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Review: The Killing of a Sacred Deer

November 3, 2017

By John Corrado

★★★ (out of 4)

Steven Murphy (Colin Farrell) is a celebrated cardiac surgeon who strikes up a strange and unlikely friendship with an offbeat teen named Martin (Barry Keoghan) in The Killing of a Sacred Deer.

When Steven brings the troubled teen home to meet his wife (Nicole Kidman), as well as his teenaged daughter Kim (Raffey Cassidy) and his young son Bob (Sunny Suljic), Martin tries to position himself as part of the family, which causes things to start going horribly wrong for them.

The latest from director Yorgos Lanthimos, following up his offbeat relationship dramedy The LobsterThe Killing of a Sacred Deer is a slow burn psychological thriller that does a great job of keeping us on edge.  The film only reveals the true nature of Steven and Martin’s strangely paternal friendship about halfway through, and I wouldn’t think of spoiling it here, but it takes things into the level of a Greek tragedy.

The film moves at a deliberate pace that maintains a steady sense of suspense, playing with a chilly and unnerving atmosphere that keeps us constantly intrigued, while punctuating the unease with ample moments of dark humour.  The cinematography gives it an appropriately cold and chilly feel, as the camera slowly pans in and out between scenes, allowing many moments to feel like inverses of each other, and adding to the unnerving effect of it all.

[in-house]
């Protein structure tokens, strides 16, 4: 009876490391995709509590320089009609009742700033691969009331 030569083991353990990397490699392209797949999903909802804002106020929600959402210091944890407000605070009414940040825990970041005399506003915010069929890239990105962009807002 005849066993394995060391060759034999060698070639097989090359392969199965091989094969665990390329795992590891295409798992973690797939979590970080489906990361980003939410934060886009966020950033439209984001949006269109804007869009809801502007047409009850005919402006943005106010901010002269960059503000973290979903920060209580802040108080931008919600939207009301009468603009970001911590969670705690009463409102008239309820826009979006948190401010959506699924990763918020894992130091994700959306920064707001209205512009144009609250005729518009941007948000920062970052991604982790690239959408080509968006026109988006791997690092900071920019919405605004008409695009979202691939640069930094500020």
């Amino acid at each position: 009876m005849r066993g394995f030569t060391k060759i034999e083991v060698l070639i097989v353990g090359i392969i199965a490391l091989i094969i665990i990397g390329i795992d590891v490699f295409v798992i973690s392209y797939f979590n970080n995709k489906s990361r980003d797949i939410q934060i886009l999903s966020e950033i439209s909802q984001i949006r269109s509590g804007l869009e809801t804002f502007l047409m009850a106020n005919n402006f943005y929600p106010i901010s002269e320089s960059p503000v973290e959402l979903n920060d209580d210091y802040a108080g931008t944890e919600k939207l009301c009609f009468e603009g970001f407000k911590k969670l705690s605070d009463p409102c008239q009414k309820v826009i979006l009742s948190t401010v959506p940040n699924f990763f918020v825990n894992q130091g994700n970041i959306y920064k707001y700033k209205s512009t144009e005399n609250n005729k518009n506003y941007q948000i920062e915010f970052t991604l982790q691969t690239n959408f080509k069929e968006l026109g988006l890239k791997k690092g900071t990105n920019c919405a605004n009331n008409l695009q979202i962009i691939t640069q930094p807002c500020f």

The performances are all perfectly mannered, with every actor delivering the unique rhythms of the often bizarre dialogue with a certain calmness.  Colin Farrell brings an exceptionally dry humour to many of his line readings, and Barry Keoghan is a particular standout, delivering a quietly unsettling and absurdly funny performance that brilliantly gets under our skin.  These characters exist in their own entirely unique world, but they treat it as if it is mundane and ordinary, which just makes the film all the more unnerving and transfixing to watch, as it barrels towards a terrifying climax.

A version of this review was originally published during the Toronto International Film Festival.

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